Athletes Get Loud, Show Support for Each Other

Courtesy of Justin LaFranceSophomore golfer Justin LaFrance brought this trash-talking sign to the men’s volleyball team’s match against Quincy University. Loyola won the match 3-2.

The student athletes at Loyola try to support each other as much as they can. At volleyball games members of the men’s soccer and golf teams can typically be seen supporting their fellow student athletes. Supporting each other has become a huge part of the culture of Loyola athletics, according to junior libero Avery Aylsworth.

Loyola’s athletics department started the Rambler Cup fall 2017, to not only encourage student-athletes to attend sporting events but turn it into a fun, inhouse competition, according to Aylsworth.

“It is a blast. We love supporting our teams regardless,” Aylsworth said. “But we’re all athletes and we’re pretty competitive in nature, so it’s nice when you have a little something on the line with it.”

Each year, the team which accumulates the most points by the end of the competition will win a trophy and bragging rights. Aylsworth said athletes are going to games to support their friends and he enjoys seeing his friends succeed.

There’s no doubt attendance at Loyola sporting events is low, however, attendance at men’s basketball games is rising due to the success of their season. Their last home game against Missouri State University had a total attendance of 4,583. Other sports are struggling to get support, like the men’s volleyball team. Their last home game against Lindenwood University had an attendance of 423.

Having fellow athletes there to support you brings a sense of community into the athletics department, Aylsworth said. Loyola athletics has been really encouraging its athletes to support each other and get involved.

“It’s really nice [knowing other athletes are there to support you] because you build a pretty solid foundation and a relationship with all the athletes,” Aylsworth said. “It’s nice seeing them coming out and supporting you regardless of the sport. You get to know [the athletes] around campus and around Norville, [so] it’s kind of cool to see them in action. We are all athletes that specialize in one sport, so it is really cool to see each athlete at [their] peak performance. It’s a blast being supported and supporting others.”

About 250 student-athletes compete in Loyola’s 15 Division I sports, which men’s soccer redshirt first-year Lucas Bartlett said allows them to become closer.

“I think [the Norville Center] is a unique thing that we can carry in our smaller school where we are not as spread out,” Bartlett said. “[At other schools the athletes are] all separated and they don’t really know who each other are. I think that is a unique thing that we can have. I think it is pretty positive as well.”

On campus, many of the athletes spend their days in the Norville Center, whether it be to study, work out or sit with friends, according to sophomore golfer Justin LaFrance.

“It just helps all of us become better friends because I’m in Norville every single day and all of the athletes are here pretty much every single day,” LaFrance said. “All of my friends are here in the athletic department, so all of us having this one place that we can go every single day allows us to get closer and develop good friendships.”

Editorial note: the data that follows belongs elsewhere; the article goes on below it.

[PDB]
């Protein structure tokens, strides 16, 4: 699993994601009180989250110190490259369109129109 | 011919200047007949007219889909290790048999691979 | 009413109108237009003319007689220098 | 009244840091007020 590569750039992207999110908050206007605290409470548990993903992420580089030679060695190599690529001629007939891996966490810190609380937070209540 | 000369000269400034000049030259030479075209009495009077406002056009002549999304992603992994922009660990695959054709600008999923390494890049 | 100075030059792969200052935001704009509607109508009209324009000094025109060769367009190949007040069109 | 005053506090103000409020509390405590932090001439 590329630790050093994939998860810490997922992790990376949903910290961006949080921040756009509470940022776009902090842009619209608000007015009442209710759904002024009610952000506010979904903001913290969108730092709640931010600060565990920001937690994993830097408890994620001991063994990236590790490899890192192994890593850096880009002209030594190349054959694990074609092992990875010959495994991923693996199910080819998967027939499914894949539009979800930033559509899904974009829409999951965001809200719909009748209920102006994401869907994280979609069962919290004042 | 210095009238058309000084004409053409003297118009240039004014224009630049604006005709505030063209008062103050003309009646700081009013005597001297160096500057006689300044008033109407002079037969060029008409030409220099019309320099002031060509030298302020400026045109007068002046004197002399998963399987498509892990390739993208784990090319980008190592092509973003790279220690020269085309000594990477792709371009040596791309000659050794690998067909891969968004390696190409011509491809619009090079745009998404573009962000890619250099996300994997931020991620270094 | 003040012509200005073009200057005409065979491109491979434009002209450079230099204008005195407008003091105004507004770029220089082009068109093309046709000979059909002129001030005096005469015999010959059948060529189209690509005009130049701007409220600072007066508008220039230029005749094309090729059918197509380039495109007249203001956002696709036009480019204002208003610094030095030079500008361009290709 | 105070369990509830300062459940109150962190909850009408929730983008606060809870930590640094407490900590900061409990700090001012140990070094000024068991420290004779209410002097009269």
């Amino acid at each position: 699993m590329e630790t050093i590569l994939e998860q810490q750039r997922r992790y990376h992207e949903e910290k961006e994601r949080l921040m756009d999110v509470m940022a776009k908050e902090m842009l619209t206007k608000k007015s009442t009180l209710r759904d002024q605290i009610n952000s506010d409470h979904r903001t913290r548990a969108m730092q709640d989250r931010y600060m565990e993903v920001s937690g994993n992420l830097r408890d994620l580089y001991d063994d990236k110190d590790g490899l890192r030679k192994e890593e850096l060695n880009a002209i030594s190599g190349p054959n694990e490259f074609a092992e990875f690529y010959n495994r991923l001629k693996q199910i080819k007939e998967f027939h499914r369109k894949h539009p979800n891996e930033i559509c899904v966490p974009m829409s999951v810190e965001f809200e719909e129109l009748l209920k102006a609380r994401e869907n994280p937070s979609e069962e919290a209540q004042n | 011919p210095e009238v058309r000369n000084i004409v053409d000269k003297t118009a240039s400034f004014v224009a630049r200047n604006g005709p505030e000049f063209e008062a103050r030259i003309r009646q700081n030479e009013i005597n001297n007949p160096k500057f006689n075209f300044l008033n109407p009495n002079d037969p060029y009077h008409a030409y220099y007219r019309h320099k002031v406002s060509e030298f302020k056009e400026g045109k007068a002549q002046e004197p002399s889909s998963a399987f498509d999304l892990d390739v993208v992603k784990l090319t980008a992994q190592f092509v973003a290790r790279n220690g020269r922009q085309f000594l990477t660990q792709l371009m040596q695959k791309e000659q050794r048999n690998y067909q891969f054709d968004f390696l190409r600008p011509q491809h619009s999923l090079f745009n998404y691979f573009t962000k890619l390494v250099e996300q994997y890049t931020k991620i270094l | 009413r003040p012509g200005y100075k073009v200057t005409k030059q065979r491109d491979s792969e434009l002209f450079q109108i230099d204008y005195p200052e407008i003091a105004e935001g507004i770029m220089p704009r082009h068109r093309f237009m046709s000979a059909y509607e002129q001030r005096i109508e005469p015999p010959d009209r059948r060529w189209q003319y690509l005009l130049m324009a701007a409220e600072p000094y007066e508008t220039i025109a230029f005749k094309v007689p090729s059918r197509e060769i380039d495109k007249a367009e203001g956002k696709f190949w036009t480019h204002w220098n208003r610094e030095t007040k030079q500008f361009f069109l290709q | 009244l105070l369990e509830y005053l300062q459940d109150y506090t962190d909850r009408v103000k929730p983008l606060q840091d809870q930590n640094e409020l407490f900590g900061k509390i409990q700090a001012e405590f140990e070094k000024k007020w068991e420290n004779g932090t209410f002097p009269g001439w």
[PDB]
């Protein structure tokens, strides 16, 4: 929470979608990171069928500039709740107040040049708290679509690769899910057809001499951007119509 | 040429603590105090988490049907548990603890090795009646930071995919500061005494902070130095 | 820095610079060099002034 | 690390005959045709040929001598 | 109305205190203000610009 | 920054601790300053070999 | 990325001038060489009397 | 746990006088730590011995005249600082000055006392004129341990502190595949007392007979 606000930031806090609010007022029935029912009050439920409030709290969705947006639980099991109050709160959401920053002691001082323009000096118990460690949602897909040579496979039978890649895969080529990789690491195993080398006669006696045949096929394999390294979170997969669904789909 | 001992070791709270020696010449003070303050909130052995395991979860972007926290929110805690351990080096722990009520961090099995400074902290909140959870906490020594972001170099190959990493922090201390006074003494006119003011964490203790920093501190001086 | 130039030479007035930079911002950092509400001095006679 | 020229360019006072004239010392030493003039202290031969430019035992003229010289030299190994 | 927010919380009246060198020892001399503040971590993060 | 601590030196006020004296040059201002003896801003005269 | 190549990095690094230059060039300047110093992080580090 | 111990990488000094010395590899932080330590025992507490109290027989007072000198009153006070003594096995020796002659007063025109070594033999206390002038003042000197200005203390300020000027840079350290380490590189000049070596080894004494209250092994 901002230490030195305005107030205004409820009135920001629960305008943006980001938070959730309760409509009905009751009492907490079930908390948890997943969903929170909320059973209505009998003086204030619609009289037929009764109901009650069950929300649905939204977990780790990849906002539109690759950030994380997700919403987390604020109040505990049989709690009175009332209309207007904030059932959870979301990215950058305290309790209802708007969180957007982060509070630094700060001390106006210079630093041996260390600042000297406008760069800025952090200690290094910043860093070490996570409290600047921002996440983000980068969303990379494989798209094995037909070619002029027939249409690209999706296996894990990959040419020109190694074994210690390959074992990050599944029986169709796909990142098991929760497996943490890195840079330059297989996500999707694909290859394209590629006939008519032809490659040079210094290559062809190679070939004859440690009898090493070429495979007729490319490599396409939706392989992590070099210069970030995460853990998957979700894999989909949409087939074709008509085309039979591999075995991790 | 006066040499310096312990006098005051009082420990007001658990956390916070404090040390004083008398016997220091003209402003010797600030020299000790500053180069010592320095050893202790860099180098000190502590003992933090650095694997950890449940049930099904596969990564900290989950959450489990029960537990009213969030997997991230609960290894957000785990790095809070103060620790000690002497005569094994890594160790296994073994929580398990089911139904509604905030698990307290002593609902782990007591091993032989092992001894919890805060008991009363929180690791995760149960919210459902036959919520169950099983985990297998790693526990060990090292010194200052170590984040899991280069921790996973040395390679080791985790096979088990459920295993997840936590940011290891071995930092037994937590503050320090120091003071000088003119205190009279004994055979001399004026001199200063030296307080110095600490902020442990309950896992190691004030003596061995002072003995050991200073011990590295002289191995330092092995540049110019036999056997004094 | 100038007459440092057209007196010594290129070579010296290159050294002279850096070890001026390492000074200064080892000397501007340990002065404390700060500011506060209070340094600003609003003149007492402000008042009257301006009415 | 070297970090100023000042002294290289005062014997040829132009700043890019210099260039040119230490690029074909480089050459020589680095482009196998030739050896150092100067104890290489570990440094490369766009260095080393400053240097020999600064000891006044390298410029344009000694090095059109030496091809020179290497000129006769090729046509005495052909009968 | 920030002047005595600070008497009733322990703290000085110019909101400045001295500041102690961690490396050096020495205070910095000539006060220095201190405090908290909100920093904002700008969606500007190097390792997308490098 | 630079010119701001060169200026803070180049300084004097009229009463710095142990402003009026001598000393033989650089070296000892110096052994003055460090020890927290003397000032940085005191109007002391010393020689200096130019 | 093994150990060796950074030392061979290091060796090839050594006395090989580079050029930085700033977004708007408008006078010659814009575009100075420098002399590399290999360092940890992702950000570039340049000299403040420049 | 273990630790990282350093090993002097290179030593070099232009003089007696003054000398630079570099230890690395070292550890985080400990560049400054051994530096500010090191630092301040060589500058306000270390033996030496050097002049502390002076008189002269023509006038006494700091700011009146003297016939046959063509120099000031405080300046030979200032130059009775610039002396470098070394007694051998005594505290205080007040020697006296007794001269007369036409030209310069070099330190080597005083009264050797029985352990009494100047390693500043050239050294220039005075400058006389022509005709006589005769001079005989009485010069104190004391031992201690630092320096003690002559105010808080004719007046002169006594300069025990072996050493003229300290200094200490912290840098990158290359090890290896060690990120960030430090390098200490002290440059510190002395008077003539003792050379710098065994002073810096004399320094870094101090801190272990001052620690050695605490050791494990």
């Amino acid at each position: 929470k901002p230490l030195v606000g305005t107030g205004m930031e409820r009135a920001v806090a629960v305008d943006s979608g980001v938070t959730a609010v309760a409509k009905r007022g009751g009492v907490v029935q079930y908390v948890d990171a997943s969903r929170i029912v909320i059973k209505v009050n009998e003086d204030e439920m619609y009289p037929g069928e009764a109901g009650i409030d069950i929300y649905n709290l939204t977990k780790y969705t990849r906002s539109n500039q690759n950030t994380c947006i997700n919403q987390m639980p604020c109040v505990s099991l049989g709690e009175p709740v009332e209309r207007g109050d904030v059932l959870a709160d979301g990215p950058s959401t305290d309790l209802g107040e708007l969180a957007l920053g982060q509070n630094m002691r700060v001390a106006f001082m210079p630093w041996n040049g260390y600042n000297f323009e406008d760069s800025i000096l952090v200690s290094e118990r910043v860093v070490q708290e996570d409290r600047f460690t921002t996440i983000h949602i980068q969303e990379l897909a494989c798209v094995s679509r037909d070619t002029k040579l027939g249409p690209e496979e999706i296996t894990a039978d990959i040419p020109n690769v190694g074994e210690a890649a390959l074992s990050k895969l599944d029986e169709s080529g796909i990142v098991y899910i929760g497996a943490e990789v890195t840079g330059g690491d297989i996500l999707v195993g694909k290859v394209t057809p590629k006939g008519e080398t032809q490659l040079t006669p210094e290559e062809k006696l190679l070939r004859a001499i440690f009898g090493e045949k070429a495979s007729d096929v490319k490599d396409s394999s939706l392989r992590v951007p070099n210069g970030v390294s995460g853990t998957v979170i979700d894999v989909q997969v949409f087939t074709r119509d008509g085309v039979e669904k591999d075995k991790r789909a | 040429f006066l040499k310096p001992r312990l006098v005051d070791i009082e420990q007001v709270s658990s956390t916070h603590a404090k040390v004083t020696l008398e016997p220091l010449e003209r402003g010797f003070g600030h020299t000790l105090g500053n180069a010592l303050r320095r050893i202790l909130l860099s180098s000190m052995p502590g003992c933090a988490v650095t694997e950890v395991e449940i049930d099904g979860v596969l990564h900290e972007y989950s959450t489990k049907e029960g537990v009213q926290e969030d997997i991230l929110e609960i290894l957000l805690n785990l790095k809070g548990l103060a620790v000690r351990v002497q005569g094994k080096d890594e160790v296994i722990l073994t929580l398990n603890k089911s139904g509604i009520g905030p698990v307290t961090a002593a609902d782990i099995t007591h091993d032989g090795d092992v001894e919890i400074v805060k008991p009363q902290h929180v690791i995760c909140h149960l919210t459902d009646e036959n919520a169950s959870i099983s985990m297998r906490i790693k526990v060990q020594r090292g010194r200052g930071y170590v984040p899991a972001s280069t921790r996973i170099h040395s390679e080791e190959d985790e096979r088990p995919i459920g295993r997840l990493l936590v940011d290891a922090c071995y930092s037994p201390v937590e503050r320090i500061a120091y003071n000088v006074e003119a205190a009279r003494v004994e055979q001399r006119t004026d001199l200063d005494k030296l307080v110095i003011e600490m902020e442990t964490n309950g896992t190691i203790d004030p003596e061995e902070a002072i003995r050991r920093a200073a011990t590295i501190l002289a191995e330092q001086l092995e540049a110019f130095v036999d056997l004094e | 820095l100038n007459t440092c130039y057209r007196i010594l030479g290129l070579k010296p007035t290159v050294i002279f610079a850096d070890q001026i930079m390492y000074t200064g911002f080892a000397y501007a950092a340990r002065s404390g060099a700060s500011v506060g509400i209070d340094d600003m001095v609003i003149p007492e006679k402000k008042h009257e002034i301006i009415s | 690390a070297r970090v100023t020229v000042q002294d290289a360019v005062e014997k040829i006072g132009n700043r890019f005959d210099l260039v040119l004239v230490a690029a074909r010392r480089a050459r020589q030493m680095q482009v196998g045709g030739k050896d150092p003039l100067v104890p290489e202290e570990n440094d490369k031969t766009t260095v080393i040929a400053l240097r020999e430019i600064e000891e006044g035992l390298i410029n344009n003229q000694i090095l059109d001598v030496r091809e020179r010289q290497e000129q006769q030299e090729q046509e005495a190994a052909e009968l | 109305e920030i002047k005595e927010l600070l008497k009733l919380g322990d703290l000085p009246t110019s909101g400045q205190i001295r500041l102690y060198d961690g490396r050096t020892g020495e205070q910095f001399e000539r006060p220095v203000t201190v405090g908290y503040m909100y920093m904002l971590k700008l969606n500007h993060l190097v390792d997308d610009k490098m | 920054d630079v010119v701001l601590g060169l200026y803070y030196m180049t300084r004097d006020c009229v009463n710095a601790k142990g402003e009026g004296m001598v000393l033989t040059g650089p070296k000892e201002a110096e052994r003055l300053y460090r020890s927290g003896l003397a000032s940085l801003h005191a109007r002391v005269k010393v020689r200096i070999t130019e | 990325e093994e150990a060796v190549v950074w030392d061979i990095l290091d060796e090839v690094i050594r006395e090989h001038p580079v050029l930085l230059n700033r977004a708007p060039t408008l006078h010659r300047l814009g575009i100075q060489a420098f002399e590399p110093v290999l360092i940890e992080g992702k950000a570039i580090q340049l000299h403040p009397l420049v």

LaFrance said he knows the athletes can’t travel the country to watch him golf, but that doesn’t stop his friends and fellow athletes from asking how he performed.

“You don’t really want to tell them bad news when you get back,” LaFrance said. “You just try to play better because you know they are going to ask and you want to give them good news. It’s never fun to tell them that you had a bad event and the team didn’t do well.”

Even though LaFrance’s friends can’t travel to watch him, he goes and supports his roommates on the men’s volleyball team, sophomore outside hitters Kyle Piekarski and Kyler Kotsakis and sophomore libero Jake Freeman. He said he knows having fans there can really change the outcome of the game.

“Support for the home games is what brings them through a lot of the times,” LaFrance said. “The [men’s volleyball] game last week [against Quincy University] they went into the fifth set and it wasn’t looking every good. Then [the fans] all got pretty loud and they pulled it out. I think it is a lot of just them knowing we’re there supporting them and being loud, it kind of hypes them up to pull through and play really well when they need to.”

Men’s volleyball head coach Mark Hulse said he doesn’t think the Rambler Cup competition is forcing the athletes to go to games, but that they’re going because of their relationships with one another.

“You want to support your friends at the end of the day and I think that is the reason they are here,” Hulse said. “I don’t think it is just because they are athletes. A lot of it is because they are all friends and you want to support those guys and gals in their endeavors. They are working hard and putting a lot of time into it and you want to support them. I think some of it is returning the favor. A lot of the times the student athletes are supporting each other at one game and that team is out at the next one.”

The next chance the soccer and golf teams have to support the men’s volleyball team is Feb. 23 when they take on McKendree University.

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